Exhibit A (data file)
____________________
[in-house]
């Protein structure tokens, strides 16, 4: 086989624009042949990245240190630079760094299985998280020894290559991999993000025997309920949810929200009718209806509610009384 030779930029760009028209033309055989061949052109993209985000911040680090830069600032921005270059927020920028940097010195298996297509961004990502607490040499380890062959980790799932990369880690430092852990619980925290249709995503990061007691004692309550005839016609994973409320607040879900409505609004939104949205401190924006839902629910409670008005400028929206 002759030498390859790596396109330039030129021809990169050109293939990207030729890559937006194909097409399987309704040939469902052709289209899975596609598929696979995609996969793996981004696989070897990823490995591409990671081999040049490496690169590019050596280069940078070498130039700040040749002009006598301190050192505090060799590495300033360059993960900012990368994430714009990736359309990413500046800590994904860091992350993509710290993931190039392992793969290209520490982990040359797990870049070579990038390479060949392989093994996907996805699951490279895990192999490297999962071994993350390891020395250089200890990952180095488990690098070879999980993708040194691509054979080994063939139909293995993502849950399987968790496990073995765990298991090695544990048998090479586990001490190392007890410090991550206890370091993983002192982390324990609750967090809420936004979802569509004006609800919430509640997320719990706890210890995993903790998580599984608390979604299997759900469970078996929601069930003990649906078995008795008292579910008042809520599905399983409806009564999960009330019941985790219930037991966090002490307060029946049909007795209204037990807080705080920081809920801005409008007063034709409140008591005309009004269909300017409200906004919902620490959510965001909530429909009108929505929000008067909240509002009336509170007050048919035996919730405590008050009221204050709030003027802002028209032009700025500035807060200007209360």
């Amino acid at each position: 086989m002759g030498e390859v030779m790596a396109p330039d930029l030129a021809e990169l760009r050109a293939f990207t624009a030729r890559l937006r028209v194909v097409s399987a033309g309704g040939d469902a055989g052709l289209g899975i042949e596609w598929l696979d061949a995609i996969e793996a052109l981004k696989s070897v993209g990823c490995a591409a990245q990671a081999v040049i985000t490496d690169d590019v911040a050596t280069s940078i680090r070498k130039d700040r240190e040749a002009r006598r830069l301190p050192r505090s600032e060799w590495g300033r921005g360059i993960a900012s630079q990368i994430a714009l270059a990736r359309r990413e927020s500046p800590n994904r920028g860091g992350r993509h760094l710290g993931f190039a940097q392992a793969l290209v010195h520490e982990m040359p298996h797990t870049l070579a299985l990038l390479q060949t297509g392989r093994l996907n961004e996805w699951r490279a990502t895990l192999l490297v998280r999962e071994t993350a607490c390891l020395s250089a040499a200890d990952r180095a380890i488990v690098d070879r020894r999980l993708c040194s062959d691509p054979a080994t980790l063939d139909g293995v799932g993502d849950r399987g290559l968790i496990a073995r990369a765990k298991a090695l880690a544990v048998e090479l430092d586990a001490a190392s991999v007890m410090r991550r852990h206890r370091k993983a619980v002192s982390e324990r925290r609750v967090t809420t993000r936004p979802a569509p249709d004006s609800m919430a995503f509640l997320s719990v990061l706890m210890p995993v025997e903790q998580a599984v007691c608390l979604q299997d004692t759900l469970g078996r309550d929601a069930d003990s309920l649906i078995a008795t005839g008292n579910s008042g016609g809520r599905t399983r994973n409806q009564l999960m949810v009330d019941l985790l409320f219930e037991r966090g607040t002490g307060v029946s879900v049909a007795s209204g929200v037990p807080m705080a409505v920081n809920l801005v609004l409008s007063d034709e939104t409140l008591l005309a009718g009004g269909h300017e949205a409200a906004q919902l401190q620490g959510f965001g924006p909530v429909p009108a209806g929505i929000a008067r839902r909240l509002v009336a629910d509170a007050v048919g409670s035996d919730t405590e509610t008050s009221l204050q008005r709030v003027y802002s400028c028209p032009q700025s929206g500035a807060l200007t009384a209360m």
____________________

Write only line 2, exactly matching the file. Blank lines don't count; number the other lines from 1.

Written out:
């Protein structure tokens, strides 16, 4: 086989624009042949990245240190630079760094299985998280020894290559991999993000025997309920949810929200009718209806509610009384 030779930029760009028209033309055989061949052109993209985000911040680090830069600032921005270059927020920028940097010195298996297509961004990502607490040499380890062959980790799932990369880690430092852990619980925290249709995503990061007691004692309550005839016609994973409320607040879900409505609004939104949205401190924006839902629910409670008005400028929206 002759030498390859790596396109330039030129021809990169050109293939990207030729890559937006194909097409399987309704040939469902052709289209899975596609598929696979995609996969793996981004696989070897990823490995591409990671081999040049490496690169590019050596280069940078070498130039700040040749002009006598301190050192505090060799590495300033360059993960900012990368994430714009990736359309990413500046800590994904860091992350993509710290993931190039392992793969290209520490982990040359797990870049070579990038390479060949392989093994996907996805699951490279895990192999490297999962071994993350390891020395250089200890990952180095488990690098070879999980993708040194691509054979080994063939139909293995993502849950399987968790496990073995765990298991090695544990048998090479586990001490190392007890410090991550206890370091993983002192982390324990609750967090809420936004979802569509004006609800919430509640997320719990706890210890995993903790998580599984608390979604299997759900469970078996929601069930003990649906078995008795008292579910008042809520599905399983409806009564999960009330019941985790219930037991966090002490307060029946049909007795209204037990807080705080920081809920801005409008007063034709409140008591005309009004269909300017409200906004919902620490959510965001909530429909009108929505929000008067909240509002009336509170007050048919035996919730405590008050009221204050709030003027802002028209032009700025500035807060200007209360």